Review: ZT Lunchbox Amplifier

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Videos by American Songwriter

It’s not often that dreams come true, but the ZT Lunchbox is one of the rare cases where it actually happened.

No bigger than metal lunchboxes we carried to school (okay, I’m old) that not only held your lunch but a thermos that would break after the first week, the Lunchbox is certainly compact in size.  Small amps are nothing new, and are usually of the practice variety. But this baby packs 200 watts of power making it more than loud enough to use in a band setting at a gig. And it weighs in at a back-saving nine and a half pounds.

The closed back enclosure allows the 6 ½” speaker to produce enough thump to keep most guitarists happy (it sounds much bigger than it is), but there is also an external speaker output on the back for driving another cabinet if one feels the need to push more air.

The top mounted controls are minimalist: volume, gain, tone and ambiance. All the controls function just how one would expect with this single channel amp, with the exception of the ambiance control.  Rather than providing some “roominess” as a reverb control might add, to my ears the ambiance functions as the frequency selector for a mid boost. The lower settings were the most pleasing, while the higher settings produced nasally results.

The Lunchbox is all solid state, but if the early solid state amps sounded like this, then the tube v. solid state argument may have never arisen. The tone of this amp is warm (turning the tone up provides plenty of bite) and it feels responsive and dynamic, and interacts well with the volume control of the guitar.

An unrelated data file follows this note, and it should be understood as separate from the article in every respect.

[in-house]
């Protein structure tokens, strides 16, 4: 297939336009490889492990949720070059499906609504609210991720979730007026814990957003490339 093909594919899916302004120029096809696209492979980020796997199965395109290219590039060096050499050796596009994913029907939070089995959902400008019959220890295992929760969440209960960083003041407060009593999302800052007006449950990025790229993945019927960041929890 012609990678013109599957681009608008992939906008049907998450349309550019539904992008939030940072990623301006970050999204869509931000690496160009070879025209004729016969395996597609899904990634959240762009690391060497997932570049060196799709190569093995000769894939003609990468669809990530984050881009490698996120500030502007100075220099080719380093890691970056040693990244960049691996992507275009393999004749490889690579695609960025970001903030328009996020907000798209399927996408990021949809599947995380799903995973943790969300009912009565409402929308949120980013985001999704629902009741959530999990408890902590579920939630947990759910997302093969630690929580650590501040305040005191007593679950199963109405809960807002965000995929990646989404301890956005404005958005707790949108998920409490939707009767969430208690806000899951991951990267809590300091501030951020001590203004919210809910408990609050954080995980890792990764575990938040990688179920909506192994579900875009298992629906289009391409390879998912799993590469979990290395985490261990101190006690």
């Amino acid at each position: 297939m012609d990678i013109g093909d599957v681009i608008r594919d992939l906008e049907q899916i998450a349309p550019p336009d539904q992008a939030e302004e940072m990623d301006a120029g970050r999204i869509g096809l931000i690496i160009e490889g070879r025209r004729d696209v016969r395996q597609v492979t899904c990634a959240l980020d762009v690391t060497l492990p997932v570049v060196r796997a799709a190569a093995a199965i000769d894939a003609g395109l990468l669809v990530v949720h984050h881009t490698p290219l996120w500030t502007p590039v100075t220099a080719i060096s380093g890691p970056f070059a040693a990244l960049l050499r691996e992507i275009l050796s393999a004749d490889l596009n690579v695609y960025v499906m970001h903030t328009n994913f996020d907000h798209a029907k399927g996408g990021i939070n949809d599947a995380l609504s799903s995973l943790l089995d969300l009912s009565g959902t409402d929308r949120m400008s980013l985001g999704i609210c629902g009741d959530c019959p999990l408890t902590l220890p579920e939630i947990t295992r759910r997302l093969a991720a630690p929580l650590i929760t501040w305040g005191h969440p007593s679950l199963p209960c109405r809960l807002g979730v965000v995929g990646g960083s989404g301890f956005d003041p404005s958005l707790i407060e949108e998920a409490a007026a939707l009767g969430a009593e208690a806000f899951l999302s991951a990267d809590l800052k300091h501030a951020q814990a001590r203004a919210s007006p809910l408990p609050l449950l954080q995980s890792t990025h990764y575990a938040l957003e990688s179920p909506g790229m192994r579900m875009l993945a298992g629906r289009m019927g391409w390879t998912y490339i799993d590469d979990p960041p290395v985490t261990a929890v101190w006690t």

Those looking for modern high gain sounds a la Mesa Boogie or Marshall’s heavy metal distortion will be disappointed. The Lunchbox favors clean and vintage overdrive sounds.  However, the preamp of this little guy loves effect pedals and can handle them whole-heartedly. Those seeking more modern sounds, metal mania, or old school Americana tremolo and reverb can do so with pedals without concern.

Other features of the amp include a ¼” headphone jack with its own volume control, a speaker on/off switch and a 1/8” aux input jack.

On the personal side of things: There are a lot of rehearsals I go to where I’m lugging around a bigger amp than I need, gigs where I think a smaller amp would be fine … but I have to take a larger amp because I don’t know for sure. There have also been radio station visits where I’ve played acoustic because lugging in a bigger amp would have scared the D.J. to death. Clearly, I’ve had situations where this amp would have been the way to go without giving up any tone.  Frankly, I’ve been lugging around too much amp.



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